It’s a bit sad that I found myself nodding in agreement as I read a short article by workplace culture expert Steve Simpson titled Why Training Doesn’t Work.
At Terrific Trading, we are regularly approached about training for workplace teams in customer service, selling skills or dealing with difficult customers. When we ask about the reasons for the request it is not unusual to discover that there is an issue with one employee and the manager doesn't have the skills or confidence to performance manage this. When this happens training is not the answer and we are quick to alert potential clients to this.
Even if training is at least part of the answer, management clarity of purpose and commitment is required prior to the training. By this I mean managers considering training for their team need to be clear about their answers to the following questions:
- What do you hope to achieve as a result of the training?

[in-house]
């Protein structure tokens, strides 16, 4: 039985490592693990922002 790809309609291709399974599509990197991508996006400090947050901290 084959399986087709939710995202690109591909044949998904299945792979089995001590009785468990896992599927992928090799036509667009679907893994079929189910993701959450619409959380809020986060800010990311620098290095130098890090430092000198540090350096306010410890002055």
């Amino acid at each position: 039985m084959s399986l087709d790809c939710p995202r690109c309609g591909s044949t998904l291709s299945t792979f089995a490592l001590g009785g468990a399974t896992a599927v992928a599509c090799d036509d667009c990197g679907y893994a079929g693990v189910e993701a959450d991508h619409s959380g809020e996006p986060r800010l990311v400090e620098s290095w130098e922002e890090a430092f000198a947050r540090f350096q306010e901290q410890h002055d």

- What support will you be providing after the training to make this happen?
- What makes you think the training will work?
- If the training does achieve what you expect, how will you maintain the momentum?
The lessons from this are:
- Don’t undertake training unless you have thought through how you will reinforce the key behaviours and messages.
- Ensure you set the scene for the training and create an infrastructure for its success.
To achieve the second point, firstly have a discussion with the participants – whether they have requested the training or you have identified the training as a need. This discussion will cover what the training involves, how they and the organisation will benefit from the training and any impediments to applying the lessons learned on their return to work.
Secondly, have a focussed discussion within two or three days of them undertaking the training to discuss what came out of it, how this can be applied and how to share ‘the learnings’ with colleagues who didn’t attend.
Too often managers aren't aware of, and don't see the importance of finding out what the training involves. And are 'too busy' fighting fires or attending meetings to invest a little time with the 'trainees' prior to and after their training to discuss outcomes and application.
As with anything in your business, to be successful, training requires management commitment, not lip service.